“If you want something new, you have to stop doing something old” ― Peter F. Drucker
Last week I wrote about the continuous role that ICTs have been playing in the fight against the deadly Ebola Virus Disease. Many of those who read that article agreed that indeed, the current Ebolo virus outbreak has confirmed the essential role and impact of ICTs on societies. In continuation of that discourse, today, I have chosen to discuss another “development” in the global healthcare landscape that has been around for a while but gained a space on the global spotlight as a result of the Ebola Virus Disease. This “development” is called HealthMap.org and it has become controversial in recent times.
Before going further, let me provide more information on why HealthMap is being discussed today in the international print and electronic media. Nine days before it was officially reported by the World Health Organization, the Ebola outbreak in West Africa had been spotted by HealthMap which is an online tool run by experts in Boston. HealthMap flagged a "mystery hemorrhagic fever" in forested areas of southeastern Guinea which was later determined to be Ebola.
HealthMap was developed and is being managed by a group of 45 researchers, epidemiologists and software developers at Boston Children's Hospital. The software uses algorithms to scrub tens of thousands of social media sites, local news, government websites, infectious-disease physicians' social networks and other sources to detect and track disease outbreaks. Being cognizant of the humongous amount of data on the internet, some of which are totally irrelevant, HealthMap uses a set of sophisticated software filters to sift out irrelevant data, categorize the relevant information, identify the types of diseases and maps their locations with the help of experts. The greatest advantage that HealthMap has over other similar tools is that it has access to non-official online channels which enabled it to gain access to the March 19 news report in the Kenyan publication, the Standard News. The newspaper carried a story that quoted a Guinean health official describing 23 recent deaths due to hemorrhagic fever in a region where bush meat is regularly consumed.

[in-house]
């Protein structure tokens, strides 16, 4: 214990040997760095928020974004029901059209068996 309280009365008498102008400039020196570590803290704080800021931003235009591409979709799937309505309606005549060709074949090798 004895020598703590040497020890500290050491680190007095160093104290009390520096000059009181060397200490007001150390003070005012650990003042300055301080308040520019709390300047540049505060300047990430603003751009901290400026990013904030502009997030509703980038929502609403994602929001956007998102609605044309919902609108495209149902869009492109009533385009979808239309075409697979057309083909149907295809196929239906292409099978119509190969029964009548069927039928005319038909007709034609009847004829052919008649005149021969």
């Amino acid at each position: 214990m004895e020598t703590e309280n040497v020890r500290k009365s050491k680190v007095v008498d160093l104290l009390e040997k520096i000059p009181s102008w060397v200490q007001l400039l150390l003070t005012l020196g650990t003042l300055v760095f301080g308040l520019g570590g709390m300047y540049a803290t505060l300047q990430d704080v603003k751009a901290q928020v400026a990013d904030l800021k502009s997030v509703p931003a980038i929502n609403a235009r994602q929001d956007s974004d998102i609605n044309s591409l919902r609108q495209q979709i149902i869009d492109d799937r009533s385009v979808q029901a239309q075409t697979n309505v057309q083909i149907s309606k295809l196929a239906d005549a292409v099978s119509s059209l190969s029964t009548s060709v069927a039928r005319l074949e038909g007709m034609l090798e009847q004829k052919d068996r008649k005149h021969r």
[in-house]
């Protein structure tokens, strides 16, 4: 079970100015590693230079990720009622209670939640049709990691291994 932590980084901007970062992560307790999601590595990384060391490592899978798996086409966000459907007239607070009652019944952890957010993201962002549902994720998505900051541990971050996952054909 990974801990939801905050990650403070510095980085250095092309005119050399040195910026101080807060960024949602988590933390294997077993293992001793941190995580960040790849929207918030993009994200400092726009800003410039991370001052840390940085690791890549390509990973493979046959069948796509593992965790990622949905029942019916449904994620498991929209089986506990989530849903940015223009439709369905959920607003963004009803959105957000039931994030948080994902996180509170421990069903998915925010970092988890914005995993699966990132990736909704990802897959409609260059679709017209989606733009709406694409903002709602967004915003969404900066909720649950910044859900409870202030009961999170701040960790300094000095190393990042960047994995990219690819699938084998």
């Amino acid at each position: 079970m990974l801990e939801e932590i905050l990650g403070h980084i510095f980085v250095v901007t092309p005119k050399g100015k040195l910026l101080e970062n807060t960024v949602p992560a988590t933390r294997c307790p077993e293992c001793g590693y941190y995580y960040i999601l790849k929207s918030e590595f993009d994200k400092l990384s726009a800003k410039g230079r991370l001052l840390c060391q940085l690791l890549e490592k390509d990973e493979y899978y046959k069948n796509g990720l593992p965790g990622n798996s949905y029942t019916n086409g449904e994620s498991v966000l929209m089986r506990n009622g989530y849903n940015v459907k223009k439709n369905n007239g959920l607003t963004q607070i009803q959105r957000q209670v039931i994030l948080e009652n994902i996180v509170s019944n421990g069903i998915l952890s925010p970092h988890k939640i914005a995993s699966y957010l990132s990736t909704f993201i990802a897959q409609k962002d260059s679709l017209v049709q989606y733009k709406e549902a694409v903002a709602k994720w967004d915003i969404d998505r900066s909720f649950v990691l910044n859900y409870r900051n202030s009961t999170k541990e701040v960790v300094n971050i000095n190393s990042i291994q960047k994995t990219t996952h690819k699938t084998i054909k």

HealthMap was introduced in 2006 with a core audience of public health specialists, but that changed as the system evolved and the public became increasingly hungry for information during the swine flu pandemic. The HealthMap website (www.healthmap.org) is freely available and it has a mobile app known as 'Outbreaks Near Me', that delivers real-time intelligence on a broad range of emerging infectious diseases for a diverse audience including libraries, local health departments, governments, and international travelers. It amalgamates disparate data sources, including online news aggregators, eyewitness reports, expert-curated discussions and validated official reports, to achieve a unified and comprehensive view of the current global state of infectious diseases and their effect on human and animal health. Through an automated process, updating 24/7/365, the system monitors, organizes, integrates, filters, visualizes and disseminates online information about emerging diseases in nine languages, facilitating early detection of global public health threats.
The software used to develop the HealthMap tool are all Open Source Software with the LAMP stack (Linux, Apache, MySQL, & PHP/Perl), being used as the primary platform. In addition, HealthMap uses other web tools including Google Maps, GoogleMapAPI for PHP, Google Translate API and Xajax PHP AJAX library. Our Ministry of Health and Social Welfare can learn from HealthMap by collaborating with local ICT professionals, to replicate similar initiative and design a data-driven innovative information gathering system that collects data on infectious disease from hospitals within all counties of Liberia. This system will be programmed to provide public alerts based on algorithms, in the event it flags a dangerous virus or disease. This will help improve our health sector which has already proven to be wanting.
Many of our age-old health problems can be tackled by using 21st century technology. A lot of Liberians are now regular internet consumers and see it as a first point of call for medical information. In addition, we have a high mobile technology penetration which has increased access to content placed on the internet. ICTs are a great enabler, for everything including education, security, business, healthcare, etc. We should make adequate and prudent investment in them (ICTs) and leverage them for economic development.
Finally, if anyone still has doubts about the extent to which ICTs are transforming the economies of the world, I would say that person is still frozen in time. Why? Because even the hypothesis that ICT can raise the quality of life in nations, pre-dates the evolution of the Internet. The fight against the Ebola Virus Disease has made this evident and products of ICT such as HealthMap further assure us that ICT provides ways for us to “spot” deadly diseases before they become an epidemic.